6. To fix the exact date and actual place of occurrence in which operation encounter has taken place, a rough sketch regarding the topography of the existing physical features of the said place shall be drawn by the police or the investigating staff of the police either by themselves or by the help of the staff of the Survey Department even during the spot panchnama is prepared.

7. The inquest examination shall be conducted by the investigating staff of the police on the spot itself without any delay and statements of the inquest witnesses are to be recorded under Section 161 of the Code of Criminal Procedure and the inquest panchnama shall be sent along with the above case record prepared along with the First Information Report without any delay whatsoever to the Court.

8. If the injured criminals during the operation encounter are found alive, not only that they should be provided medical aid immediately but also arrangements and attempts shall be taken by the police to record their statements under Section 164 of the Criminal Procedure Code either by a Magistrate, if possible and if not, by the Medical Officer concerned duly attested by the hospital staff mentioning the time and factum that while recording such statements the injured were in a state of a position that they will be able to give statements and the connected certificates by the doctors appended thereto.

9. After the examination of further witnesses and completing the investigation inclusive of securing the accused or accused persons, the concerned police is directed to send a final report to the Court of competent jurisdiction as required under Section 173 of the Criminal Procedure Code for further proceeding.

10. Either in sending the First Information Report or sending with the general diary entry referred in the guideline nos. 1 and 2, the concerned police shall avoid any iota of delay under any circumstances whatsoever so also rough sketch showing the topography of the scene and the recovery of the materials and the blood-stained materials with the sample earth and the blood-stained earth with the other documents viz, the spot panchnama, recovery panchnama – all seems very vital documents – the respondents-police are also directed to send them to the Court of concerned jurisdiction without any delay.”

In another case, the Supreme Court[xv] had held that the police would not be excused by terming murder as an encounter. In a plethora of other cases, the Supreme Court has upheld Article 21 in such cases[xvi]. Hence, the protector of citizens has to follow a code of discipline while they do their duty protecting innocent people.

It is to be observed that all such guidelines have been issued by the Supreme Court to retain the trust that people have on the police and other authorities which are involved in the administration of justice. But, with the advent of fake news and 24*7 media trial, the principle of innocent till proven guilty has been more or less diluted in the justice system of India which has now led to vigilantism, mob-justice and even more extra-judicial killings.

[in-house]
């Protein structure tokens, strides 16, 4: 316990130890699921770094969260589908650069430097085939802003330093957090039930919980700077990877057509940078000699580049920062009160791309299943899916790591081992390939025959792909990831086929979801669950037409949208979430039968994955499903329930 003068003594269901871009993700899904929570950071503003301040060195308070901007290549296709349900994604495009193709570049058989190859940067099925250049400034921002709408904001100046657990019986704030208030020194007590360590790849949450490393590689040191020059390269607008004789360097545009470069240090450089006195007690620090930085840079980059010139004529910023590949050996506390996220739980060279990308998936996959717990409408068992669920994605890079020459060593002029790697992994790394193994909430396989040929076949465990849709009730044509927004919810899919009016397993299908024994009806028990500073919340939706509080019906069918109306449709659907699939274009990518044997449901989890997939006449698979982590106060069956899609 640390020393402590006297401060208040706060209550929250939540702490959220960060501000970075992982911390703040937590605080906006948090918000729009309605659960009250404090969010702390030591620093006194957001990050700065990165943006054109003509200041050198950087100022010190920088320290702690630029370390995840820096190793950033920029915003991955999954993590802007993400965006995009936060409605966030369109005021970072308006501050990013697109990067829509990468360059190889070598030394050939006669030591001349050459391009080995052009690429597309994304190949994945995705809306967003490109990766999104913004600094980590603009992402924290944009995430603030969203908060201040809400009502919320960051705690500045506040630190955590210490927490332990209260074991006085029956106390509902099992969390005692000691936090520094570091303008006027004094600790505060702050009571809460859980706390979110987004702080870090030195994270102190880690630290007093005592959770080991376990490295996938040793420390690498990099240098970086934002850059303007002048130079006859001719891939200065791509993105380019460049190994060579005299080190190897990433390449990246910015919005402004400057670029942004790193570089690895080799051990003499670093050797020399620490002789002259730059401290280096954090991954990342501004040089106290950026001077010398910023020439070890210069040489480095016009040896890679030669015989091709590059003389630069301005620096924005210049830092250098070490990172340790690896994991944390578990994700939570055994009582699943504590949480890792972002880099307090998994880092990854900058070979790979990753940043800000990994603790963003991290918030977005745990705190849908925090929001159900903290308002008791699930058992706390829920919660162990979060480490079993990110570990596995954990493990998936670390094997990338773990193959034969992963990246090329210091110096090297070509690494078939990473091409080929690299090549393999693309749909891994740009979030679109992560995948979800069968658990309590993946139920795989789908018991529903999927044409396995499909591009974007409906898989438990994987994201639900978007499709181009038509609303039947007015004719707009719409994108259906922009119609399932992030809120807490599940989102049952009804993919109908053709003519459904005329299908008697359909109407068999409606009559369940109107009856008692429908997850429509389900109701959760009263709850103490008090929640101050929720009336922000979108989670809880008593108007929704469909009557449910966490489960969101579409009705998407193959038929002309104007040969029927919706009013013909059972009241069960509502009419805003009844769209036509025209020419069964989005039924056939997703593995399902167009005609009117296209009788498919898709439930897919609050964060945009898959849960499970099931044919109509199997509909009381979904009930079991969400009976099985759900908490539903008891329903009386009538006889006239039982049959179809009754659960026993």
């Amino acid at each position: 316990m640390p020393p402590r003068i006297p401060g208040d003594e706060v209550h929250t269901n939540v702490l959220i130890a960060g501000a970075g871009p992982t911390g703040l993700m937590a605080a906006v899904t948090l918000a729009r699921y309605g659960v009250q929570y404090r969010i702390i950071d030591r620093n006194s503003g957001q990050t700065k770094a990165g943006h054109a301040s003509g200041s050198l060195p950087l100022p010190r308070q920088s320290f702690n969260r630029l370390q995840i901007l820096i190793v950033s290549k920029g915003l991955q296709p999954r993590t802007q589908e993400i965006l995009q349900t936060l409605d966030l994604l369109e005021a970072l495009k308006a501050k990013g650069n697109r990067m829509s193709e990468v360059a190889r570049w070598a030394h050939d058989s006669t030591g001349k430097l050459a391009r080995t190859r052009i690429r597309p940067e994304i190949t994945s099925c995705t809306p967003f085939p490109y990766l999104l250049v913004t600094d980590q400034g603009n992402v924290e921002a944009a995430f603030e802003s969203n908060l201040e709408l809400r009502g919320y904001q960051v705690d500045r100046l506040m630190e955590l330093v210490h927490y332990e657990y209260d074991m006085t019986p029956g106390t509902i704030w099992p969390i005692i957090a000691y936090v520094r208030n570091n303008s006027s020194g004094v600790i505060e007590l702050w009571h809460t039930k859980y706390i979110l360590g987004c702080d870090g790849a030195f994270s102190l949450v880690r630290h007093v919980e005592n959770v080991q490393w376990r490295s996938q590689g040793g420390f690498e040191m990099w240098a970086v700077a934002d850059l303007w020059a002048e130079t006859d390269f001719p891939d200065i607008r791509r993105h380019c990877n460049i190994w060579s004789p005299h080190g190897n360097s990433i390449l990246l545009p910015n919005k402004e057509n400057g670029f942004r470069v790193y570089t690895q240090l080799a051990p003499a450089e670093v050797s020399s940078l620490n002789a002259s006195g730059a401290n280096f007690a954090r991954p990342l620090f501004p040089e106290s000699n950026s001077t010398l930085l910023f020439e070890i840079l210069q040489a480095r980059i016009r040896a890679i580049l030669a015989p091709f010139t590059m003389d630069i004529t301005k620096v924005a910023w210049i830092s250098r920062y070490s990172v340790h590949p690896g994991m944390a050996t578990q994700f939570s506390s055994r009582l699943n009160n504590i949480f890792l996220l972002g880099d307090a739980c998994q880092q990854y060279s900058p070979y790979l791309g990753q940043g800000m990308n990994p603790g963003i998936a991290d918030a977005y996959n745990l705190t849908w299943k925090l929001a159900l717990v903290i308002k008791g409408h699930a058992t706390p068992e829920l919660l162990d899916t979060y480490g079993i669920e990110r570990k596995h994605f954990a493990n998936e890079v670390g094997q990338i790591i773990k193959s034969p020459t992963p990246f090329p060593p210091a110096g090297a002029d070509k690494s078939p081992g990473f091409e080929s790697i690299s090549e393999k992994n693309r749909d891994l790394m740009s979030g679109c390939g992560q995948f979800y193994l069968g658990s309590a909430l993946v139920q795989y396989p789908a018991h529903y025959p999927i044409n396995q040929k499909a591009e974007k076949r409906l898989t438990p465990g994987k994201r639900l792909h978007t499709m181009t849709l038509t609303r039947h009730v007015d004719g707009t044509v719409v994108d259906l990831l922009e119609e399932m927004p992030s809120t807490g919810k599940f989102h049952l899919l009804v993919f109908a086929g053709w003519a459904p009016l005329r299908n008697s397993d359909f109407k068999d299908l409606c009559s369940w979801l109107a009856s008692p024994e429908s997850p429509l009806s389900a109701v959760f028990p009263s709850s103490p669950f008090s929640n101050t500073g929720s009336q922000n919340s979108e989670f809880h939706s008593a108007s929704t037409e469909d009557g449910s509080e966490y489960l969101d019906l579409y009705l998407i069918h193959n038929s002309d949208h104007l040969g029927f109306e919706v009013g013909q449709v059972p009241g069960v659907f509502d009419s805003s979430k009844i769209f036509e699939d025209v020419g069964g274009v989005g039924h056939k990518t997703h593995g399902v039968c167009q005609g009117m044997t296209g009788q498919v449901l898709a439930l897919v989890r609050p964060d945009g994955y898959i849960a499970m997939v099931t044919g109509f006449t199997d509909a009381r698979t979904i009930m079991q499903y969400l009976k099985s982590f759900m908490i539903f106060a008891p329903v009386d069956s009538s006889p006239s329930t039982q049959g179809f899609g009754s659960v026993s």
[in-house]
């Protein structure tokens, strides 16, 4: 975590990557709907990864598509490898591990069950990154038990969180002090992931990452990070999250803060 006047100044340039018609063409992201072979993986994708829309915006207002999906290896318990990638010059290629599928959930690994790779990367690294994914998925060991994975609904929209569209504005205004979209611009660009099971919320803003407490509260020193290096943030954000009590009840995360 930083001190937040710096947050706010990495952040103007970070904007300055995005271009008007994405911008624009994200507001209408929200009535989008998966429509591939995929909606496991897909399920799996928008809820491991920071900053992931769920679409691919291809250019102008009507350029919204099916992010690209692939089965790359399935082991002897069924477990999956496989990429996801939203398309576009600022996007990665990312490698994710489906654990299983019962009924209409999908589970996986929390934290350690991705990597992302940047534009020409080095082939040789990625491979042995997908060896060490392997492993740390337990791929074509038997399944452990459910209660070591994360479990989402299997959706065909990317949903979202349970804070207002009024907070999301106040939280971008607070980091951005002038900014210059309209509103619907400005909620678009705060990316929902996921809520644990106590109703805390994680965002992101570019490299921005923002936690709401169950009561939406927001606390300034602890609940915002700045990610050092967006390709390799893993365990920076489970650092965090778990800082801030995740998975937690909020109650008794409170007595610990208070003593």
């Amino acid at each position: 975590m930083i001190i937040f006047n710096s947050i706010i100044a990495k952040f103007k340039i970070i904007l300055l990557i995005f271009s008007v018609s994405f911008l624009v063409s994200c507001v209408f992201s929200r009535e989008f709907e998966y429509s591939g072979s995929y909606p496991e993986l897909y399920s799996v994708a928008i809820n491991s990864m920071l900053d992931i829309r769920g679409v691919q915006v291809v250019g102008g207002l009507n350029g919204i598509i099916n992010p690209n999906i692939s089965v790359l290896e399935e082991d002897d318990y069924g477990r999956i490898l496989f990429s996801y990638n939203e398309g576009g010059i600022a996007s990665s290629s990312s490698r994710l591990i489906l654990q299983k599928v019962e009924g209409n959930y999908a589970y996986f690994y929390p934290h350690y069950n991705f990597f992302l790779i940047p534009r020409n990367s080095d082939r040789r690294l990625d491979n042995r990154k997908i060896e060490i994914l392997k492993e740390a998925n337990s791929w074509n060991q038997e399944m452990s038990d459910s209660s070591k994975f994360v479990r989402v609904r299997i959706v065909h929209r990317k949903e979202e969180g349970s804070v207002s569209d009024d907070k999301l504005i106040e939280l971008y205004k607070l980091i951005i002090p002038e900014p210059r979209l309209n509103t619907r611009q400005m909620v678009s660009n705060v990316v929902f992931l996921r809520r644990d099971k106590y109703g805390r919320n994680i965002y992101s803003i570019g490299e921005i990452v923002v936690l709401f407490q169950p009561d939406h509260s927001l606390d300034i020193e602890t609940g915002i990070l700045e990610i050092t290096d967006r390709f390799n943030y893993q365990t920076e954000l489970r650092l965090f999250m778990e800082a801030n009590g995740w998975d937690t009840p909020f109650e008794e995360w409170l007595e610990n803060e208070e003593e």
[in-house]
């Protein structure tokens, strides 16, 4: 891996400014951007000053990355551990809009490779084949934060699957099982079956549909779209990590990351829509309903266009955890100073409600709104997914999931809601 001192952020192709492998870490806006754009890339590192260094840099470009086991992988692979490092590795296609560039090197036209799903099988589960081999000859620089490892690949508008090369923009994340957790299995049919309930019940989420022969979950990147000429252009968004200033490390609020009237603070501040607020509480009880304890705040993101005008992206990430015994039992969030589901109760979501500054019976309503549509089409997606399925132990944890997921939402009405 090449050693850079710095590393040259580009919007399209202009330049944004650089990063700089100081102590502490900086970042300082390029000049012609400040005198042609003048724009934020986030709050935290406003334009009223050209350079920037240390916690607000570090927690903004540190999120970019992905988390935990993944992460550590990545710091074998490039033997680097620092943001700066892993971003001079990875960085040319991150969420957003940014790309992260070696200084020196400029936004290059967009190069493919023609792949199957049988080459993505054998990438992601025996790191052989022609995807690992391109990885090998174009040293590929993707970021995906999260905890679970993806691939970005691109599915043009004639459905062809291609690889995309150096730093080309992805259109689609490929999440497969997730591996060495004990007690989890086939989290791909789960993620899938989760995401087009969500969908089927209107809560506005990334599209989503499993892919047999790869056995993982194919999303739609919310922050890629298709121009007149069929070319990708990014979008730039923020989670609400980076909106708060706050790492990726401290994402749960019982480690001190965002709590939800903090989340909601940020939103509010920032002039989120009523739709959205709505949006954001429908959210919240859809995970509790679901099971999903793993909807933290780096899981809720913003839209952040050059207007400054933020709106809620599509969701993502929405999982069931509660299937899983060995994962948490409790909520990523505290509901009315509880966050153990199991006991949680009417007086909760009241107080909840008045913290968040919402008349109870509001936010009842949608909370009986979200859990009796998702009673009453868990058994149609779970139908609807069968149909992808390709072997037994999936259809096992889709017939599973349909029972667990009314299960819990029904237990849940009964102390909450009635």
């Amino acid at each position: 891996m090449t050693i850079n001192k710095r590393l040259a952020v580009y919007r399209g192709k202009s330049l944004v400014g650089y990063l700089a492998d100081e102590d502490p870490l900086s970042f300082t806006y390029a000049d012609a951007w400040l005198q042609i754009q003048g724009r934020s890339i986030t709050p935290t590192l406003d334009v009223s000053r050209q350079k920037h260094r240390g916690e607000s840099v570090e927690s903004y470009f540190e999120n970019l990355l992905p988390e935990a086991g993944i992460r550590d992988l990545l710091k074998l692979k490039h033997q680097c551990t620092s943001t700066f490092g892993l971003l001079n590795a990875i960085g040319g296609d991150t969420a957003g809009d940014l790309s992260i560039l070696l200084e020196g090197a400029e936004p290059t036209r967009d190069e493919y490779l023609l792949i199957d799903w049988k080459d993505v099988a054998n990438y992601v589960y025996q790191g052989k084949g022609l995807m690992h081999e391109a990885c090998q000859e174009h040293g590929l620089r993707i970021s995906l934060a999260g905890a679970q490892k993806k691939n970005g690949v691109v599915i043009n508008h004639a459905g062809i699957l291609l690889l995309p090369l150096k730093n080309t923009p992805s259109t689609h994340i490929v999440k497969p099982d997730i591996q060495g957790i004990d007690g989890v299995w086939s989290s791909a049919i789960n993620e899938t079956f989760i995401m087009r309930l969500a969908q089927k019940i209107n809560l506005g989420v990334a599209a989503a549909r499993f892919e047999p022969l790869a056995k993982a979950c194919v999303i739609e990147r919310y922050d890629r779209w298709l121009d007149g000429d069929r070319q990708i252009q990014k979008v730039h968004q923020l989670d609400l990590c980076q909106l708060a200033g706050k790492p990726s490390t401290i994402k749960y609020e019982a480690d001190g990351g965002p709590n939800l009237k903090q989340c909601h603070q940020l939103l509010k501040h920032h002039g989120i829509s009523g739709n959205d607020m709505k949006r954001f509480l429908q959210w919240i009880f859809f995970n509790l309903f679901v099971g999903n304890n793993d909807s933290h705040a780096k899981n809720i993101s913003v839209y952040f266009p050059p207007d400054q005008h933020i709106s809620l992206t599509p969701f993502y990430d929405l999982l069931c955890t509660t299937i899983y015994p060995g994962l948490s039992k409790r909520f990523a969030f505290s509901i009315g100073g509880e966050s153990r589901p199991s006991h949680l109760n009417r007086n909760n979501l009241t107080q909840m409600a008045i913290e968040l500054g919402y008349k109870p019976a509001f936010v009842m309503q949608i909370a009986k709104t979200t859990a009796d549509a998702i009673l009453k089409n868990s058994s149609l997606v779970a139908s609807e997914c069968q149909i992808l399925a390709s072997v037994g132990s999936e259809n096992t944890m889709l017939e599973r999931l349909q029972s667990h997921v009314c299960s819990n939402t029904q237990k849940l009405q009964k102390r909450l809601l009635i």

What a citizen wants is trust in its institutions ultimately. All our institutions form the bedrock of our democratic and constitutional values if the institutions wither so will the citizen. Where the citizen is outraged and has nowhere to go to due to lack of trust and lack of faith then that becomes the failure of democracy.

Democracy is not only a coffee-house for political discussions, but it is also about how the institutions maintain and preserve the democratic fabric of the country. For this it becomes important that such extra-judicial acts are not made part of any institution’s tool to deal with administration of justice. Yes, vigilance is the sacrifice for safety but, that vigilance should not be an excuse to trammel the voices for justice.

Deterrence and retribution in punishments are the bigger part of the problem. It only makes the State look like an entity which can do anything except fulfil the social contract which it owes to its people.

Heinous crimes even if dealt harshly by the State will not vanish in the air momentously; it will take time and will require cooperation and solutions in each and every layer of the administration of justice.

It is thus important the institutions gain the trust first and then administer justice in a just manner. Only then can a civilization be a civilization.

End Notes

[i] ‘The word crime is derived from the Latin root cernō, meaning “I decide, I give judgment”. Originally the Latin word crīmen meant “charge” or “cry of distress.’ <as accessed on 29-12-2019>

[ii] Jagmohan v. State of UP,(1973) 1 SCC 20.

[iii] Maneka Gandhi v. Union of India,1978 (2) SCR 621.

[iv] Rajendra Prasad v. State of UP, (1979) 3 SCC 646.

[v] Bachan Singh v. State of Punjab,(1982) 3 SCC 24.

[vi] 354 (3), Criminal Procedure Code, 1973:When the conviction is for an offence punishable with death or, in the alternative, with imprisonment for life or imprisonment for a term of years, the judgment shall state the reasons for the sentence awarded, and, in the case of sentence of death, the special reasons for such sentence.

[vii] 235 (2), Criminal Procedure Code, 1973: If the accused is convicted, the Judge shall, unless he proceeds in accordance with the provisions of section 360, hear the accused on the question of sentence, and then pass sentence on him according to law.

[viii] The Law Commission of India, Report no. 262, <as accessed on 30-12-2019>

[ix] (1979) 3 SCC 646.

[x] (1980) 2 SCC 684.

[xi] Ravji v. State of Rajasthan, (1996) 2 SCC 175.

[xii] <as accessed on 30-12-2019>

[xiii] Ibid.

[xiv] People’s Union for Civil Liberties v. State of Maharashtra, 23rd September 2014

[xv] Prakash Kadam and Ors. v. Ramprasad Vishwanath Gupta and Anr. (2011) 6 SCC 189.

[xvi] Chaitanya Kalbagh & Ors. v. State of U.P. & Ors., (1989) 2 SCC 314, B.G. Verghese v. Union of India, (2013) 11 SCC 525 ETC.

Pooja Ghosh Law Circa Intern

Pooja Ghosh


Pooja hails from Uttaranchal University, Dehradun, and she spends most of her time in Reading, debating, writing articles and poetry. Her Interest area lies in laws for Real estate and contemporary laws. For any clarifications, feedback, and advice, you can reach her at